All posts tagged: Afghanistan

Sean Hemmerle’s portraits from Afghanistan and Iraq

“These pictures were originally intended as a sort of ‘Fuck you’ to the Bush administration,” says Sean Hemmerle. “I never thought after he was gone we would eventually end up with someone that made him look good. They’re a ‘Fuck you’ to someone else now.” On the morning of September 11 2001, former sergeant turned photographer Sean Hemmerle was travelling past the World Trade Centre, on his way to The New Yorker to drop off a portfolio of pictures. “Then some massive calamity interrupted my morning,” he says, wryly. “I photographed the towers as they fell, the people at the sight, ground zero. Somehow I got in there. I guess some of those pictures ended up becoming sort of ‘iconic’, and from them I made what, to me, at that time was a tonne of money.” The success of those photographs brought internal conflict and a sense of moral duty, says Hemmerle, as he struggled with the idea that he was profiting from the “smouldering hole in the centre of my community”. He decided that …

2017-12-05T10:49:36+00:00

Photojournalist Paula Bronstein on the Afghanistan stories that don’t go away

“Let me try to explain you something,” says renowned American photojournalist Paula Bronstein. “Afghans are strong, they’re resilient. They can deal with a lot. Anybody who I know who is a fixer, translator, photographer – everyone has lost friends or relatives. Children walk around in the middle of winter in these cheap, Chinese plastic shoes without socks, when there’s snow on the ground. It’s how they grow up. They’re strong because they have to be, not because they want to be.” Born in Boston, Paula Bronstein specialised in photojournalism at the Rochester Institute of Technology before developing her career working for various newspapers in the States. She moved to Thailand in 1998, and in 2001, she was sent on her first assignment to Afghanistan. Over the years she has come to play a pivotal role in capturing some of the most striking images and stories of impoverished communities from the war-torn region. “I was captivated by the place,” she says. “It became kind of my beat, so to speak.” Some 15 years later, Bronstein has …

2016-08-18T11:03:02+00:00

James Nachtwey – The Improviser

James Nachtwey stretches his arms across the sofa and pauses to think. He’s just declined to answer whether he ever has nightmares, and now he’s fielding a question that every war reporter has faced; has he ever truly feared for his life? He recalls covering the civil war in Sri Lanka. He was embedded with one of five rebel groups, but the Tamil Tigers, the main insurgent group, were taking out their opposition one by one. He was on an island off the Jaffna peninsula, hiding out. The position was being over-run, and the native New Yorker was completely isolated, unable to get out. He found a Catholic monastery, and hid. In a church in outer Sri Lanka, he found a copy of Shakespeare’s Romeo and Juliet, and he read it. He stayed there for three weeks, trying to focus on Shakespeare, until he found the chance to escape back to the mainland and to safety. “That was the first time I really thought I wasn’t going to make it,” Nachtwey says, his voice even. “Parts of my life I’d thought I’d …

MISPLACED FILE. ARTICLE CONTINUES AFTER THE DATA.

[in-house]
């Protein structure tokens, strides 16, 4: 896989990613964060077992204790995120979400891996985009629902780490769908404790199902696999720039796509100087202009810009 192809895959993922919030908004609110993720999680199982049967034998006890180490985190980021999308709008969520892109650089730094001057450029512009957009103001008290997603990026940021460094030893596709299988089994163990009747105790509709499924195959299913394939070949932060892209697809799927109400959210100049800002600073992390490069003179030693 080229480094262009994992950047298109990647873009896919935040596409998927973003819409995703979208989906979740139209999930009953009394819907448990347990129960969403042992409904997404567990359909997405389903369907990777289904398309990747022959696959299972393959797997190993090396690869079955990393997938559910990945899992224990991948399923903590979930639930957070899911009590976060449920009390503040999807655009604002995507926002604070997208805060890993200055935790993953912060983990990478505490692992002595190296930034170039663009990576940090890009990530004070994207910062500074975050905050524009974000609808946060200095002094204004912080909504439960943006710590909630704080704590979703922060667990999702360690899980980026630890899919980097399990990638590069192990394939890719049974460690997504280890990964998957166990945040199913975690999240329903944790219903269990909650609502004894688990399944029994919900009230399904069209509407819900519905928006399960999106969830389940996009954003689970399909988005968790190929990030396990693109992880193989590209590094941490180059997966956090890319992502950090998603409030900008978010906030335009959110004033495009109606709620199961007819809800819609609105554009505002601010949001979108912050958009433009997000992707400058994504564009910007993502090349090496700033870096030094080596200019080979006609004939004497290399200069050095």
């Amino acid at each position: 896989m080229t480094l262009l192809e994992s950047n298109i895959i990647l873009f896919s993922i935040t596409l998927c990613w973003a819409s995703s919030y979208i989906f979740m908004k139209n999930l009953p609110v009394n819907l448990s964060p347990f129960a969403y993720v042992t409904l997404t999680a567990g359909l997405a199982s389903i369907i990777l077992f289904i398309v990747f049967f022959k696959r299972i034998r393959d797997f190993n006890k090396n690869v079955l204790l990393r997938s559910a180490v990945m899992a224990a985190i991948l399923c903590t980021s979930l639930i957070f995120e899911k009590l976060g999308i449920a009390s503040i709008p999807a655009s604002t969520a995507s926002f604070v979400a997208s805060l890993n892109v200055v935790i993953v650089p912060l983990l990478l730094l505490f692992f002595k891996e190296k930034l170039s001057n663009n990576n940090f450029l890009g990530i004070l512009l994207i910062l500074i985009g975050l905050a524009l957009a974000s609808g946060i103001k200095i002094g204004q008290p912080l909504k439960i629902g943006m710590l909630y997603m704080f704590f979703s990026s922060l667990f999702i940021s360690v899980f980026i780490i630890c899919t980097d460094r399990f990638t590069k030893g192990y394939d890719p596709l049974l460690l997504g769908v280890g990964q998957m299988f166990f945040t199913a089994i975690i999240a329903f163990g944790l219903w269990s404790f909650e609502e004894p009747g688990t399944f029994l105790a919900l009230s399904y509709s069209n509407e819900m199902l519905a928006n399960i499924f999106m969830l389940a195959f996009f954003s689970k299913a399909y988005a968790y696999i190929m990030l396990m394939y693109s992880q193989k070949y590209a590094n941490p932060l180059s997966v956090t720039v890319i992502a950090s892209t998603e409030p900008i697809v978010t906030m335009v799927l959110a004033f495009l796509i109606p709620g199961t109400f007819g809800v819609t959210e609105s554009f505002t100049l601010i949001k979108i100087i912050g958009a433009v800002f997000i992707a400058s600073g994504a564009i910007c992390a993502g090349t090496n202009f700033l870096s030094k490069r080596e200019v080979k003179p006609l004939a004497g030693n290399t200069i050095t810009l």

2015-08-21T13:25:48+00:00

Jessica Fulford-Dobson – Skate Girls of Kabul

BJP

In 2007, an Australian skateboarder called Oliver Percovich decided to give girls from the most autocratic and repressive societies the opportunity to skateboard. He took Skateistan to Kabul, Afghanistan, using the urban street sport as a tool for empowerment, and a hook to get children aged 5 to 18 from poor and displaced Afghan families into full-time education. It now works with over 400 children per week. Pictures of them are now on display at London’s Saatchi gallery. In a country where girls aren’t allowed to ride bikes, and where only 20 percent of women aged 15 to 24 are literate, Skateistan has made skateboarding the most popular sport for girls. “I think initially when Oliver the founder turned up in Kabul with three skateboards, he was like the pied piper – he’d lend them to children and have to wrestle them back because they were enjoying it so much,” explains Jessica Fulford-Dobson. Since its beginnings, Skateistan has established the two largest sports centres in Afghanistan and opened centres in South Africa and Cambodia. Fulford-Dobson, the celebrated British portrait photographer, heard of Skateistan one lazy …

2015-04-17T15:55:12+00:00

BJP Staff